VIDEO: That Time Somebody Stole the Trans Am Pace Car at the Winston 500

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There have been two pace car incidents at major races that have special places in the annals of ignominy. The first a lot of people remember: Car dealer Eldon Palmer crashed a Dodge Challenger into the press box at the Indy 500 in 1971, with astronaut John Glenn in the back seat. The second? Not so much. That was in 1986, when a nut from the stands hopped into a pace car and lapped the Talladega Superspeedway before having his hash settled by every cop and security guard in Alabama.

Our protagonist in this tale is a guy named Darren Crowder, a Birmingham, Alabama local. It’s difficult to determine Crowder’s motive for what unfolded that afternoon in May. According to Vice Sports:

As best as track officials could determine, a man named Darren Crowder left his home in Birmingham, Alabama that morning to test drive a motorcycle he was interested in buying.

He got hung up in the traffic surrounding the famed tri-oval superspeedway, and instead of beating the crowd, he joined it, buying a ticket to the event. In the 1980s, security wasn’t exactly what it is today. Instead of metal detectors, bar codes and laser scanners, you bought a paper ticket, showed it to the man at the gate and walked around pretty much wherever you pleased.

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That’s where the trouble started.

The race had been delayed, giving Crowder plenty of time to hit the beer stand and lower his inhibitions. That’s when he stumbled upon the pace car, a 1986 Trans Am:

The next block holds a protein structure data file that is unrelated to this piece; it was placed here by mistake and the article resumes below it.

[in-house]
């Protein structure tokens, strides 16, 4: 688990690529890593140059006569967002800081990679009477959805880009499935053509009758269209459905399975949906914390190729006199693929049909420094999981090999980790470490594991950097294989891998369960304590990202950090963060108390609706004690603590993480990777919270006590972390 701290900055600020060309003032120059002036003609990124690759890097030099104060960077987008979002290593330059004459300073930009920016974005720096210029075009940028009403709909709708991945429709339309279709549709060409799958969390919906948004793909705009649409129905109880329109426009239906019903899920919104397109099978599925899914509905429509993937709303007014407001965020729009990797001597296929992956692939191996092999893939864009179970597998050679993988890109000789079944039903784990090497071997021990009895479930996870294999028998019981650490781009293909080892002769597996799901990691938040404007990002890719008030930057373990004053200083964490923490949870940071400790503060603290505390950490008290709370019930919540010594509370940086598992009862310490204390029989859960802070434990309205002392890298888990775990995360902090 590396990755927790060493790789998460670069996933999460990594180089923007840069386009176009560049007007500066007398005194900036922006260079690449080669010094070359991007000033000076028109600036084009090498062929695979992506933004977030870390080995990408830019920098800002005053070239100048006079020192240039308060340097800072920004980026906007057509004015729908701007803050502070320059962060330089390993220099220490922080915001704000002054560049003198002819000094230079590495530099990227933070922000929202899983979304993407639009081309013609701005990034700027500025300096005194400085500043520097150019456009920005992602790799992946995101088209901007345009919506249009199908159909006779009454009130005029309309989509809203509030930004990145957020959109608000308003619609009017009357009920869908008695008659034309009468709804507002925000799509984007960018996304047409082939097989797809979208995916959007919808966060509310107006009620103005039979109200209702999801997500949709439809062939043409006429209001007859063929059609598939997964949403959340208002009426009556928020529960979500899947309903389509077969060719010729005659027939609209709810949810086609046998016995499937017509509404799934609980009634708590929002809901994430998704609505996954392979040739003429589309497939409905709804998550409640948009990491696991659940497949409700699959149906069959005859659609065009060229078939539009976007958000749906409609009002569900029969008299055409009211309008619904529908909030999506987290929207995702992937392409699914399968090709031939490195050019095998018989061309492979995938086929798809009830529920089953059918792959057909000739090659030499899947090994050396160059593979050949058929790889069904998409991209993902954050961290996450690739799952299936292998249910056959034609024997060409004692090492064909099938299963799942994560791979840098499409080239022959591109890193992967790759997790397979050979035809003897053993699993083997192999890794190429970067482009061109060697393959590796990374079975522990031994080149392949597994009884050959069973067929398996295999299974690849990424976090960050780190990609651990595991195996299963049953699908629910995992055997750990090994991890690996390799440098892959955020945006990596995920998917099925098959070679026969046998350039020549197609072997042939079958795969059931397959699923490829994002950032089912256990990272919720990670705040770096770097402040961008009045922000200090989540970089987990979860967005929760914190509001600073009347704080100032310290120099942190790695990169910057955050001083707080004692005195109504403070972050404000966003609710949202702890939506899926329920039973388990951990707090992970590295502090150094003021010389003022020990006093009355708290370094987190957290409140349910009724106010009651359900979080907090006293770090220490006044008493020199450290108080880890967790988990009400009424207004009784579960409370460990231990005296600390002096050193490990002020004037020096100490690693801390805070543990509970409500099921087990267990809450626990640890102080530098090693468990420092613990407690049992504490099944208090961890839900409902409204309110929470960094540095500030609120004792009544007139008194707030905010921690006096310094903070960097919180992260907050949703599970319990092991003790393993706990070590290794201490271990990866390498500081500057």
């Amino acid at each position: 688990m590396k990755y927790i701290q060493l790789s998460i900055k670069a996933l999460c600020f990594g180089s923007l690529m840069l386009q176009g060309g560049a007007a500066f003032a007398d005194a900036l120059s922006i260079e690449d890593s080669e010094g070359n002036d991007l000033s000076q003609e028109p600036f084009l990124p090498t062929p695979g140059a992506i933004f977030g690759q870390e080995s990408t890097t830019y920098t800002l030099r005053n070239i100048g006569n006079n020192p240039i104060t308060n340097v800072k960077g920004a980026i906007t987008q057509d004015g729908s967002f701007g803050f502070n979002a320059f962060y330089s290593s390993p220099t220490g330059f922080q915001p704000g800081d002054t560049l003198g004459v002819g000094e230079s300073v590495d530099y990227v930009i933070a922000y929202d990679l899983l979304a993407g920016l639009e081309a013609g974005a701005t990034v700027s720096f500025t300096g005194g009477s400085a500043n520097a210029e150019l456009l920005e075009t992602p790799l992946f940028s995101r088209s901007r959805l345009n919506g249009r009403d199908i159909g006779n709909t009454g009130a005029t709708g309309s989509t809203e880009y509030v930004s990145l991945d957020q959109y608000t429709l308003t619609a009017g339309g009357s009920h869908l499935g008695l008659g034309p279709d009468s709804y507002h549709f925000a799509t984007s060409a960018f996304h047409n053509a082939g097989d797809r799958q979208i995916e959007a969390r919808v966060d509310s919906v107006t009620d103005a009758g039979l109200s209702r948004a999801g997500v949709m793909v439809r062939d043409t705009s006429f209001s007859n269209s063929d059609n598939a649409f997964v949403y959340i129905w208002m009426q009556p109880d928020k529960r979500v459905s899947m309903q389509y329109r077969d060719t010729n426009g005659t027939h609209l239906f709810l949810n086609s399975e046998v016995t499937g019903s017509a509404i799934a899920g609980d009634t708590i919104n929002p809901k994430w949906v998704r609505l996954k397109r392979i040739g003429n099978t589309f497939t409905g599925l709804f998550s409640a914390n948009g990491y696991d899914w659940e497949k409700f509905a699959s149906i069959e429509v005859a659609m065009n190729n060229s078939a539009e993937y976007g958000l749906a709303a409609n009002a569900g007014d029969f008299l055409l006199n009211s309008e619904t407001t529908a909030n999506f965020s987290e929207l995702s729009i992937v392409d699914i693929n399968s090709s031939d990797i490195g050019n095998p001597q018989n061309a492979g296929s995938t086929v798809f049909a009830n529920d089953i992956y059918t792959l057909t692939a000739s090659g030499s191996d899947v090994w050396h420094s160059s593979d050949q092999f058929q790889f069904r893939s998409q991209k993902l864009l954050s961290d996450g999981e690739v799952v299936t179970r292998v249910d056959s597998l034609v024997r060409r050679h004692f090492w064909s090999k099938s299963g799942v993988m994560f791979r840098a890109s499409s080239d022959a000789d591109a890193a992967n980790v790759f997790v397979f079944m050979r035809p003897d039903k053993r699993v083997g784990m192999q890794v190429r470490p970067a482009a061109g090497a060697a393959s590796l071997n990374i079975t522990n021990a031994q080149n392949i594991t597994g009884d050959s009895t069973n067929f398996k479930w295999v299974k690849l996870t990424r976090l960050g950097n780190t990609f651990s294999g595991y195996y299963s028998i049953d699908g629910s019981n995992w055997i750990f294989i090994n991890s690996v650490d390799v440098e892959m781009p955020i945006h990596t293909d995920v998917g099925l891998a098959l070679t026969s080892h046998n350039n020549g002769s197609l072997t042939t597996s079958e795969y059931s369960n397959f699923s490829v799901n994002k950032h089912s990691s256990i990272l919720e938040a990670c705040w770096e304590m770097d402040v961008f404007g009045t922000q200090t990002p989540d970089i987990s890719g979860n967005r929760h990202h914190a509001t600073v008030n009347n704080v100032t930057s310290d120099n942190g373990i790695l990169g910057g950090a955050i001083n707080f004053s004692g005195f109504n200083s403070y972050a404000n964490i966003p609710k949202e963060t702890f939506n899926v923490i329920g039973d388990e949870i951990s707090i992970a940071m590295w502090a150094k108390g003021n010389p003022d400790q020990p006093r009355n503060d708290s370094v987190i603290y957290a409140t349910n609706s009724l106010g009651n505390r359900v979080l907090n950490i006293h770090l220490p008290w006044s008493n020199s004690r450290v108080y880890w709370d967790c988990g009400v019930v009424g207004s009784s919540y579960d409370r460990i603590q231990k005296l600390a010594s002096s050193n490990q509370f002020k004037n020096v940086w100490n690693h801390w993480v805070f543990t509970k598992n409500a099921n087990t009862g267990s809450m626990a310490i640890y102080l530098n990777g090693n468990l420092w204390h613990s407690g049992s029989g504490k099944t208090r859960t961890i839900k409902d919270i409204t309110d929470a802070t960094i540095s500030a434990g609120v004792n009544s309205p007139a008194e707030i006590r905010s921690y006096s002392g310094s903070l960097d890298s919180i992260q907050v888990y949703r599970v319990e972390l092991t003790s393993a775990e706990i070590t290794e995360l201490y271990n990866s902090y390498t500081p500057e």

There it sat: doors unlocked, keys inside, right in front of the grandstand at the Alabama International Motor Speedway, as it was known until 1989.

Crowder slipped behind the wheel, turned the key, jammed it in Drive and off he went, on one of the wildest laps of the 2.66 mile course in history.

He didn’t spare the throttle. According to the New York Times, Crowder wound the Trans Am up to speeds greater than 100 miles per hour, with a phalanx of police cruisers and motor units in hot pursuit.

Vice Sports spoke with Jim Freeman, who was Talladega’s PR director at the time: “The teams are going crazy cheering him on: Go, go, go, go, go. Somebody said it’s the first time everybody on pit road has been for the same car.”

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Eventually, all good car chases come to an end. The crew at Talladega mobilized all of its equipment and assembled a roadblock near the start/finish line, which in itself is pretty amazing considering Crowder was moving at around 100 miles per hour. They didn’t have much more than a minute to realize what was happening and get all that equipment on the track.

The party was pretty much over for Crowder, but not before he managed to escalate the situation by goofing with the police via the power door locks. The passenger door opened quickly, but according to Freeman’s interview with Vice Sports, “They started playing a deal of lock the doors, unlock the doors. They apparently had another set of keys. They would unlock the doors with the key, and he would lock them back. Lock, unlock. Lock, unlock. Finally they managed to grab the door handle before he could lock it back one time.”

By the time they got the doors open, the DeKalb County Sheriff’s office pretty quickly dispatched the shirtless driver, grabbing him by the hair and cuffing him in front of the 125,000 fans, all of whom booed their disapproval.

What’s even better is that the entire incident played out on national television, to anyone who tuned into the race that Sunday.

Lots of people have been on the lookout for Crowder since, but his whereabouts remain unknown. If anyone knows the guy, give us a shout.


Craig Fitzgerald

Craig Fitzgerald

Writer, editor, lousy guitar player, dad. Content Marketing and Publication Manager at